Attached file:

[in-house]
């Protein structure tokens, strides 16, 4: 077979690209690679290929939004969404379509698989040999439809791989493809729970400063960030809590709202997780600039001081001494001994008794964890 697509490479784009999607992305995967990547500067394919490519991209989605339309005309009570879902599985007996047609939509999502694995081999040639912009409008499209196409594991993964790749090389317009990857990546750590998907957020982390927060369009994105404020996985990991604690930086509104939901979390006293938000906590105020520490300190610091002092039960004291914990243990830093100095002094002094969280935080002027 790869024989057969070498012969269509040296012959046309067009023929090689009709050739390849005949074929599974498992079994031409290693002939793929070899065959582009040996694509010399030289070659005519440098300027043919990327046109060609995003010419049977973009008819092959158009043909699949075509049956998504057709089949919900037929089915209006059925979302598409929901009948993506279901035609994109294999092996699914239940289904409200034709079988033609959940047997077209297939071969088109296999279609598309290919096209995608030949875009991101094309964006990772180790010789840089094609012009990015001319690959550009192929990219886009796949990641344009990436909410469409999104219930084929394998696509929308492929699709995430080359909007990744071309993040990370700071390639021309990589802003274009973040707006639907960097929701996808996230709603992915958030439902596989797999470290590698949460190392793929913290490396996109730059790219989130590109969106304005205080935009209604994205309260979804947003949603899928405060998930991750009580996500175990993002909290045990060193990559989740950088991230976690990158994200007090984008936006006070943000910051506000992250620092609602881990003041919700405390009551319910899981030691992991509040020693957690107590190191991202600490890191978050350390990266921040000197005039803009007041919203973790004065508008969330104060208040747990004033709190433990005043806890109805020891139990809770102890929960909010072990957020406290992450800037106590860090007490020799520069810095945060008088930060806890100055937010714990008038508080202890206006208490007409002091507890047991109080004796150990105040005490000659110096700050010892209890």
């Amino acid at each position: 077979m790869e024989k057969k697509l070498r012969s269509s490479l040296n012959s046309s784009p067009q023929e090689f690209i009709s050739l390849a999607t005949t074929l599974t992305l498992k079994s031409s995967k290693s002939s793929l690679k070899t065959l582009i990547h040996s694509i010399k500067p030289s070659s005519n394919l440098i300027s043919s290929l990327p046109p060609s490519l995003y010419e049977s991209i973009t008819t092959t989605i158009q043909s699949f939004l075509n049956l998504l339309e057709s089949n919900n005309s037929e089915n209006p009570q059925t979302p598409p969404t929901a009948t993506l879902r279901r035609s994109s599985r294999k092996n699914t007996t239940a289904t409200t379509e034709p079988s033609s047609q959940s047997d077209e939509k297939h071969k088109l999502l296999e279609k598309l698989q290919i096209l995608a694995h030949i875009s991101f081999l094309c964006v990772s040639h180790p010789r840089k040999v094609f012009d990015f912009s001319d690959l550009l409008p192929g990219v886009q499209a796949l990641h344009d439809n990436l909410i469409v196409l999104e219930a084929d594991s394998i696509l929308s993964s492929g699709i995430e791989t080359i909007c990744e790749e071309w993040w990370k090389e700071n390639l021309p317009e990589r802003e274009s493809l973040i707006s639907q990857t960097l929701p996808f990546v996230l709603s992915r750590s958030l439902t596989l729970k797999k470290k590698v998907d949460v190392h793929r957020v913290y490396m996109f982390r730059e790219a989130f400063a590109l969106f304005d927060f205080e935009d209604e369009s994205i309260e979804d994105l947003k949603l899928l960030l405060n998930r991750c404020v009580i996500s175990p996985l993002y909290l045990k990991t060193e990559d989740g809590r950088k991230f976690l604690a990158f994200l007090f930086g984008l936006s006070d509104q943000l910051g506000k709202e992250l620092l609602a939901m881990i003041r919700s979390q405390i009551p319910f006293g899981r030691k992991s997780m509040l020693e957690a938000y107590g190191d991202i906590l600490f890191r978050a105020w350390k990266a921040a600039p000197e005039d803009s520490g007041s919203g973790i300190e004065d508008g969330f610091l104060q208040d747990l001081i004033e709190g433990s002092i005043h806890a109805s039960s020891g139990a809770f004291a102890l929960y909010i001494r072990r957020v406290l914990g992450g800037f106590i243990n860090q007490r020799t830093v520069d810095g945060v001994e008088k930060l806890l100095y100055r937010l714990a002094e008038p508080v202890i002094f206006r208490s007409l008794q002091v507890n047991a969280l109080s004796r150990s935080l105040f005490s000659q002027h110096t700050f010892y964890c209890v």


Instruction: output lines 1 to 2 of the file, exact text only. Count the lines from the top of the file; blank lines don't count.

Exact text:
[in-house]
């Protein structure tokens, strides 16, 4: 077979690209690679290929939004969404379509698989040999439809791989493809729970400063960030809590709202997780600039001081001494001994008794964890 697509490479784009999607992305995967990547500067394919490519991209989605339309005309009570879902599985007996047609939509999502694995081999040639912009409008499209196409594991993964790749090389317009990857990546750590998907957020982390927060369009994105404020996985990991604690930086509104939901979390006293938000906590105020520490300190610091002092039960004291914990243990830093100095002094002094969280935080002027 790869024989057969070498012969269509040296012959046309067009023929090689009709050739390849005949074929599974498992079994031409290693002939793929070899065959582009040996694509010399030289070659005519440098300027043919990327046109060609995003010419049977973009008819092959158009043909699949075509049956998504057709089949919900037929089915209006059925979302598409929901009948993506279901035609994109294999092996699914239940289904409200034709079988033609959940047997077209297939071969088109296999279609598309290919096209995608030949875009991101094309964006990772180790010789840089094609012009990015001319690959550009192929990219886009796949990641344009990436909410469409999104219930084929394998696509929308492929699709995430080359909007990744071309993040990370700071390639021309990589802003274009973040707006639907960097929701996808996230709603992915958030439902596989797999470290590698949460190392793929913290490396996109730059790219989130590109969106304005205080935009209604994205309260979804947003949603899928405060998930991750009580996500175990993002909290045990060193990559989740950088991230976690990158994200007090984008936006006070943000910051506000992250620092609602881990003041919700405390009551319910899981030691992991509040020693957690107590190191991202600490890191978050350390990266921040000197005039803009007041919203973790004065508008969330104060208040747990004033709190433990005043806890109805020891139990809770102890929960909010072990957020406290992450800037106590860090007490020799520069810095945060008088930060806890100055937010714990008038508080202890206006208490007409002091507890047991109080004796150990105040005490000659110096700050010892209890």